Pigmented villonodular synovitis or PVNS of the knee is a condition which can cause knee tenderness, pain and stiffness in the joint. If you have been diagnosed with Knee PVNS, or if you suspect you have PVNS you need to see an orthopedic surgeon who specializes in the treatment of this rare condition. PVNS surgeon, Doctor Benedict Nwachukwu provides diagnosis and the best surgical options available for treating PVNS. Patients in Manhattan, New York City, NY who have been diagnosed with PVNS of the knee can trust him to provide the best surgical treatment available. Contact Dr. Nwachukwu’s team today!
What is PVNS of the Knee?
Pigmented villonodular synovitis or PVNS of the knee is a condition which can cause painful symptoms in the knee. Knee tenderness, pain and stiffness in the joint is caused when the synovium (a layer of tissue that lines the joints) thickens and overgrows. The overgrowing tissue results in a tumor that is not cancerous, but can become progressive, causing damage in the knee which leads to arthritis. PVNS can occur in any joint in the body but is most commonly seen in the knee. Dr. Benedict Nwachukwu, orthopedic knee surgeon serving patients in Manhattan, New York City and the surrounding New York boroughs is well trained and highly experienced in treating the uncommon and complex condition of PVNS in the knee.
What is the treatment for PVNS of the knee?
Pigmented villonodular synovitis in the knee is best treated by surgery. The goal of PVNS treatment is to remove the tumor, overgrown synovium, and the damaged areas of the joint lining. Depending on the progression of knee PVNS, Dr. Nwachukwu may perform one or more of the following surgical treatments:
- Arthroscopic synovectomy: Dr. Nwachukwu will most commonly perform knee arthroscopy in order to remove PVNS. Arthroscopy is a minimally invasive type of treatment that uses a camera to look inside the knee and remove the damaged or overgrown synovium from the joint.
- Tendon Repair: PVNS of the knee can damage the tendons in the knee if this occurs, Dr. Nwachukwu will repair a torn tendon by sewing it back together.
- Tendon Reconstruction: If the tendon has been damaged beyond repair, Dr. Nwachukwu he will replace the tendon with a graft from the patient (autograft) or from a tissue bank (allograft).
- Knee Arthroplasty: Also called a total knee replacement. If left untreated, PVNS can create enough joint damage in the knee to cause arthritis. If the joint becomes unrepairable, Dr. Nwachukwu can replace all or a portion of the knee. Once the damaged areas are removed, new metal and plastic components called a prosthesis, can be used to replace the knee joint.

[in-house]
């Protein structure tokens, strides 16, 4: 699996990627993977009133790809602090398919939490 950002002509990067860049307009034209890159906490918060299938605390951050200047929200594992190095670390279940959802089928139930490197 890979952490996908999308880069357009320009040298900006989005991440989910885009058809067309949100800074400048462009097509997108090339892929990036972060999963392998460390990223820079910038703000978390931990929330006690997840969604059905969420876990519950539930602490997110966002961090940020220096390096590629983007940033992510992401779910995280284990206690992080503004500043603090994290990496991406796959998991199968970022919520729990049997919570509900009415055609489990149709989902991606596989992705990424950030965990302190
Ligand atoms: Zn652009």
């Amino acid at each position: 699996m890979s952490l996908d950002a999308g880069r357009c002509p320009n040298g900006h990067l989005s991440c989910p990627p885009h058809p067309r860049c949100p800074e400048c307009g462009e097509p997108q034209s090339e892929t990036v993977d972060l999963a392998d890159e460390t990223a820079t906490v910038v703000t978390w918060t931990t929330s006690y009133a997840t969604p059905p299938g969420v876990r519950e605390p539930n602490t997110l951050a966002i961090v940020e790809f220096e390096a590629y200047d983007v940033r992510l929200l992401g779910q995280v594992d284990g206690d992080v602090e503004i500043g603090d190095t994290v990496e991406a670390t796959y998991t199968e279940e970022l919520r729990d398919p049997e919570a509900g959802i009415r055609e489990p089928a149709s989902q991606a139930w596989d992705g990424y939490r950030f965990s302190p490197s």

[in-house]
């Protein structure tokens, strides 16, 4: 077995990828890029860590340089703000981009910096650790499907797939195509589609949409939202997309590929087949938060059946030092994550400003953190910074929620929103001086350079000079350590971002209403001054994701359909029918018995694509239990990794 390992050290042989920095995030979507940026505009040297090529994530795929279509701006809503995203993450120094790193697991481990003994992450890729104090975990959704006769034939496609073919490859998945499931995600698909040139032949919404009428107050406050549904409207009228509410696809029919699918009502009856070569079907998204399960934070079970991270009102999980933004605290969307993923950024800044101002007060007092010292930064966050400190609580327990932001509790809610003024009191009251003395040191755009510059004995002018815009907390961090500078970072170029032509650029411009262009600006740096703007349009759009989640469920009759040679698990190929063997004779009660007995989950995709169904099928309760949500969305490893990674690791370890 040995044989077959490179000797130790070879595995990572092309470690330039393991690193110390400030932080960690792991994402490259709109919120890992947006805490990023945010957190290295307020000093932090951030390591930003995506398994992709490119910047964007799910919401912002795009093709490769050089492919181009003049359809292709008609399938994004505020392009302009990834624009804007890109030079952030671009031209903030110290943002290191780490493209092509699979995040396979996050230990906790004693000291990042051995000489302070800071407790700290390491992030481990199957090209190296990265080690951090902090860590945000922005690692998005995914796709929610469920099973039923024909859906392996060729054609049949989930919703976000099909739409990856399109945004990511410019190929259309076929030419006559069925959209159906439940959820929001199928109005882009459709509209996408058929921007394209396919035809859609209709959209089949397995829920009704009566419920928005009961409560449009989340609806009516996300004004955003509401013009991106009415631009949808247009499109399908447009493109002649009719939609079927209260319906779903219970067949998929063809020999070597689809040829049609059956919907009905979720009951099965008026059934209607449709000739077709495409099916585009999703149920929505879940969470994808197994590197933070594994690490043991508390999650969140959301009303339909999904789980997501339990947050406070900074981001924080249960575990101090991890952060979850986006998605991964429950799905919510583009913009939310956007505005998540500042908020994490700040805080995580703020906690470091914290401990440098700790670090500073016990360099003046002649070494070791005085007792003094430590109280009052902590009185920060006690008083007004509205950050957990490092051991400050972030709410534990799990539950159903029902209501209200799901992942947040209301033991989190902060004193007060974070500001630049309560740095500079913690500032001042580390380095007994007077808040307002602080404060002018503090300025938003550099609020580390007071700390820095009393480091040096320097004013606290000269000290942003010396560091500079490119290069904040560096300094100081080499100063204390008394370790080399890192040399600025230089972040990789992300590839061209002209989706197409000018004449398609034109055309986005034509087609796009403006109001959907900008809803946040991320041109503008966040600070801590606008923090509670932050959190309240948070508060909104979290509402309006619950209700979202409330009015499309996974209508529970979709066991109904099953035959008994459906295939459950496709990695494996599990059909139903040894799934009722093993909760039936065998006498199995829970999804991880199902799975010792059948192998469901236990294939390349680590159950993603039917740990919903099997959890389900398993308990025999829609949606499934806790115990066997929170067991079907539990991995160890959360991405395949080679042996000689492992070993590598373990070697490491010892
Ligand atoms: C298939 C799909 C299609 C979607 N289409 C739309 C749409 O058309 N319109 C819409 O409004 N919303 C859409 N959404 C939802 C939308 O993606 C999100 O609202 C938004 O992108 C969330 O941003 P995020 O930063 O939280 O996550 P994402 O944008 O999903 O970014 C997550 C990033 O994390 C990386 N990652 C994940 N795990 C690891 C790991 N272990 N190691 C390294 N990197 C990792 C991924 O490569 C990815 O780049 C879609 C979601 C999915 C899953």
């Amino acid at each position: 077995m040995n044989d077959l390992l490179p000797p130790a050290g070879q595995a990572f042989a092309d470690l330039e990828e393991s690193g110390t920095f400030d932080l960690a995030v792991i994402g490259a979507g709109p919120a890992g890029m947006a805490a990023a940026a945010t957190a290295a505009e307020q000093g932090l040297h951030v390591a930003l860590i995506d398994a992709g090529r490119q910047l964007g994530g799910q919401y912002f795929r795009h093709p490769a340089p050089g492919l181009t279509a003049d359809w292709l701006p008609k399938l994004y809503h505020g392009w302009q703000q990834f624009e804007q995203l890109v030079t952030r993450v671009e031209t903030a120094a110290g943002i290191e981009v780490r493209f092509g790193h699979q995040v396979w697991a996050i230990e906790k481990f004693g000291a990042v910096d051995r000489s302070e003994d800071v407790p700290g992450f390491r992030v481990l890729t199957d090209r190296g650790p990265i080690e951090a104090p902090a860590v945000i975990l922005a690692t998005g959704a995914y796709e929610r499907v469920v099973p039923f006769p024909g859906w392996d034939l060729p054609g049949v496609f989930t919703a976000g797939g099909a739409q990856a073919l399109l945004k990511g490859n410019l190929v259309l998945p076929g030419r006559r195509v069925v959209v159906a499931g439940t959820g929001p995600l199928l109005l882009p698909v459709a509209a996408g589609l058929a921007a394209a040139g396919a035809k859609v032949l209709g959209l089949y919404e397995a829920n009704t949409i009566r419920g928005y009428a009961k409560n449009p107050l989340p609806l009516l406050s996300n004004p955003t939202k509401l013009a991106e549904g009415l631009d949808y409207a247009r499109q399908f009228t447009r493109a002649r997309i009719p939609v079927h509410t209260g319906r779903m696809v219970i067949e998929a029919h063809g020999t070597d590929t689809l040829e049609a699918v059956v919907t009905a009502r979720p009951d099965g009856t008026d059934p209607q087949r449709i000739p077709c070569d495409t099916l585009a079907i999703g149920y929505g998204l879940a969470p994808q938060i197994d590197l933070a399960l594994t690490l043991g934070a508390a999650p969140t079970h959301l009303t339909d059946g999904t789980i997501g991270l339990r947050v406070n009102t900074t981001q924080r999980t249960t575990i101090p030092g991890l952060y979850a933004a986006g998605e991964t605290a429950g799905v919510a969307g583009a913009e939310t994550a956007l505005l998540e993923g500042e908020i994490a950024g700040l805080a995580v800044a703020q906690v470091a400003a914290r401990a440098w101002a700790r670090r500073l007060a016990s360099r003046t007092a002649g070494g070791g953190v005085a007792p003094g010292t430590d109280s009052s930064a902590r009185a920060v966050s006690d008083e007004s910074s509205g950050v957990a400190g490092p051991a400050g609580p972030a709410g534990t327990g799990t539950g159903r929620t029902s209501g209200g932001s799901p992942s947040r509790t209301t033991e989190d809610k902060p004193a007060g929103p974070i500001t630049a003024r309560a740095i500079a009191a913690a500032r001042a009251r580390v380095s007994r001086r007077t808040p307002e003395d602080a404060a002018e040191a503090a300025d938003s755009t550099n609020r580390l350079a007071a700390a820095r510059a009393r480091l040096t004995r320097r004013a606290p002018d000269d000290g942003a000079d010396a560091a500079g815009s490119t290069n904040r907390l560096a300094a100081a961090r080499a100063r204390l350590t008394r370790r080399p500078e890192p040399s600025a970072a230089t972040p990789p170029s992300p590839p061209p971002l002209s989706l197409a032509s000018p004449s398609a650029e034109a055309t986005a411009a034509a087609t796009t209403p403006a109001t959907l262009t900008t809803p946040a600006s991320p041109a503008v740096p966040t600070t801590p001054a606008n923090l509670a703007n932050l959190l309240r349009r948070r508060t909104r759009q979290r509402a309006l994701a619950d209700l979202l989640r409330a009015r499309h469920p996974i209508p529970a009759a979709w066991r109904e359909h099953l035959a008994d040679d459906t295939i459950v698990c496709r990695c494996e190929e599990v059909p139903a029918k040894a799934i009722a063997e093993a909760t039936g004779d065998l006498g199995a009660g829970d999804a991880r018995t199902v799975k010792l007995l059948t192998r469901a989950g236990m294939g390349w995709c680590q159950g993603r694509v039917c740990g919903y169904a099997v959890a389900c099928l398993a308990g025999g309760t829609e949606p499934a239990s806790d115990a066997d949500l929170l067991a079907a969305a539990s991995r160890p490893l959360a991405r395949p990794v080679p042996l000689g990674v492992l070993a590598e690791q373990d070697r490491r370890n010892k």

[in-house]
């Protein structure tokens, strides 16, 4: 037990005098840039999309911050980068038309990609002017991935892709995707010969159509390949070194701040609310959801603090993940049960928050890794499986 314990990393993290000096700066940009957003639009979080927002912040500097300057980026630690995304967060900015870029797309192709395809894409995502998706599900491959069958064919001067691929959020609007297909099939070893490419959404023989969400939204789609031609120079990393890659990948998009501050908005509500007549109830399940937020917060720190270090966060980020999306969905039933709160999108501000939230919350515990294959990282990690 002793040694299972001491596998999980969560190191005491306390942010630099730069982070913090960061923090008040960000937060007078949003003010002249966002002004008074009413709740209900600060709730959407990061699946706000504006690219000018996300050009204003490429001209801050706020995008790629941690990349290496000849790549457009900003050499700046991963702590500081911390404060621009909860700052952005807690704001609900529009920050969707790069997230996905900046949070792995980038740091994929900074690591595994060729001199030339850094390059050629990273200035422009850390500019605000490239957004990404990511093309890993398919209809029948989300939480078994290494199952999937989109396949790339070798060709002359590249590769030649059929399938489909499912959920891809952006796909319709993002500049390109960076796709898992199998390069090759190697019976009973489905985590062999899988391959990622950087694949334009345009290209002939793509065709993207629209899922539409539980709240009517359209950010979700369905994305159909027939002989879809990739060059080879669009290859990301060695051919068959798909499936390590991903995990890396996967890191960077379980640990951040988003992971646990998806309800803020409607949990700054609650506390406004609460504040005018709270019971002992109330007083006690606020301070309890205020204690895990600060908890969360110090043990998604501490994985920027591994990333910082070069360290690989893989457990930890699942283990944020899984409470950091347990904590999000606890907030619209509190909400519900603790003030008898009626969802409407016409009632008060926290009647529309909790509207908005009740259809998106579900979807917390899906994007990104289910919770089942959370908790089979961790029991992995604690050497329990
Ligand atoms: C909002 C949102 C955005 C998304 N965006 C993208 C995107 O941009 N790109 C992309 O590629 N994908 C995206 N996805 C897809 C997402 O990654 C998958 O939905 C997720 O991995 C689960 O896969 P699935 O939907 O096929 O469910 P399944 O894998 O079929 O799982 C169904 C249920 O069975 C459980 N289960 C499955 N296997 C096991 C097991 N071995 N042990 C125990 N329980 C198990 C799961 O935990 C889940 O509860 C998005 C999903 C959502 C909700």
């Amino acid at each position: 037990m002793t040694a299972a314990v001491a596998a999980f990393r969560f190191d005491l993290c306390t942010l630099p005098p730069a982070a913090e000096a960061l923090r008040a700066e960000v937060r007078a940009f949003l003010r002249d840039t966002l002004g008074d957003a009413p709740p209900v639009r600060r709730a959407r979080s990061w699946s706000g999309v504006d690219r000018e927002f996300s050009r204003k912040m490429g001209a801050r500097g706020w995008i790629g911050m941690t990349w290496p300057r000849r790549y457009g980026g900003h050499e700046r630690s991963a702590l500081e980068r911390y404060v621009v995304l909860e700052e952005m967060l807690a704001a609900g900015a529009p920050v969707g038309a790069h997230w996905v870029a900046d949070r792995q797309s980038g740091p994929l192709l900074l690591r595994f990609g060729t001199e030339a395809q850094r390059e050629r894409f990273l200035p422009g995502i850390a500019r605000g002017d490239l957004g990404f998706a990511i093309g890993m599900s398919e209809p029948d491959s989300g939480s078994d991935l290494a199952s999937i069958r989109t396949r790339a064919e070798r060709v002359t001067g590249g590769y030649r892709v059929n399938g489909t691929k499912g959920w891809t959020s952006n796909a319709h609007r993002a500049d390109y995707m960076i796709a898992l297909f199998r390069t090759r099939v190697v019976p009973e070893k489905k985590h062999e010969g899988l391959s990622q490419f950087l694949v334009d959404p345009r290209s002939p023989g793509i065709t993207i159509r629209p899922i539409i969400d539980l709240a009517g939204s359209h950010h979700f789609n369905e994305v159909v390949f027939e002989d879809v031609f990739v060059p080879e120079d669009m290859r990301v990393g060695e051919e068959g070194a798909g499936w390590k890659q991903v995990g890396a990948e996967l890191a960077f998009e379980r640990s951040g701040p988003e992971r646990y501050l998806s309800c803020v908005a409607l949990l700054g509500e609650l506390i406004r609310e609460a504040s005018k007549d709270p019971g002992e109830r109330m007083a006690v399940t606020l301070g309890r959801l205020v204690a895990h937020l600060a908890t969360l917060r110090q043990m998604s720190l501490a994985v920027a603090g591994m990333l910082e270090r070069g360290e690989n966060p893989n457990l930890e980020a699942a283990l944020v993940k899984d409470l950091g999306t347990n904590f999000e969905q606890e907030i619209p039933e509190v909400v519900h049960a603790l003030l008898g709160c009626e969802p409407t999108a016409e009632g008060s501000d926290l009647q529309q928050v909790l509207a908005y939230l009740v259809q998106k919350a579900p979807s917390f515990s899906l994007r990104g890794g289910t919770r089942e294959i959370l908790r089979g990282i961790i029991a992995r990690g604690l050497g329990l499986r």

- Radiation: Radiation therapy has been beneficial in shrinking PVNS tumors and is sometimes used to treat widespread, diffuse PVNS. Radiation is usually reserved for patients who have not been successful with standard surgery techniques.
- Drug or Biologic Therapy: Recently there have been studies using drug or biologic therapy for PVNS of the knee. Dr. Nwachukwu can discuss if these options are right for you, as well as the risks and benefits of each option.
How is PVNS treatment performed?
Dr. Nwachukwu will perform the best possible treatment for your type of knee pigmented villonodular synovitis. He takes into consideration the patient age, activity level and how far the PVNS has progressed. The treatment will be performed using one of the following methods:
- Arthroscopic Knee Surgery: A minimally invasive procedure that uses several small incisions. Dr. Nwachukwu uses a small surgical camera, called an arthroscope, which is placed inside the knee through a small incision and then uses small, specialized instruments, placed in other incisions to operate within the knee.
- Open Knee Surgery: On occasion, arthroscopic surgery does not allow Dr. Nwachukwu enough room to remove the entire PVNS tumor in the knee. If this is the case, he will perform an open knee surgery which uses a slightly larger incision instead of several small incisions. Open knee surgery allows for better visualization of the entire joint space, where he can locate and remove the entire tumor in the front or the back of the knee.
Does knee PVNS come back?
If the patient is treated with joint replacement, PVNS does not typically return. Localized PVNS very rarely returns in the knee after surgery. However, diffuse PVNS (where the condition more wide-spread and involves the whole joint) has a higher risk of returning. 10 – 30% of patients with diffuse PVNS may need a joint replacement due to joint degeneration and recurrence. Diffuse PVNS patients will also need to follow up with Dr. Nwachukwu for several years.
What is the recovery time after PVNS surgery?
The recovery time after PVNS surgery will vary greatly, depending on the surgical procedure used. In general patients in the New York area can expect the following from each procedure:
- Arthroscopic synovectomy:
- Patients can bear weight as tolerated.
- Recovery often takes 6+ weeks.
- Physical therapy is essential for full recovery.
- Normal work, sports and play can occur within a few months.
- Total Knee Replacement:
- Patients should follow the post-surgical protocols given by Dr. Nwachukwu.
- Rehabilitation begins with passive motion exercises and progresses to active motion exercises.
- Physical therapy is progressive and will establish strength and range of motion.
- Normal daily activities are allowed 3-6 weeks after surgery.
- Unrestricted activities can occur 3-4 months after surgery.
- It can take up to a year for the knee to function at a pre-injury level.
For more resources on pigmented villonodular synovitis (PVNS) of the knee and the surgical treatment options available, please contact the office of Benedict Nwachukwu, MD, orthopedic knee surgeon serving Manhattan, New York City and surrounding New York boroughs.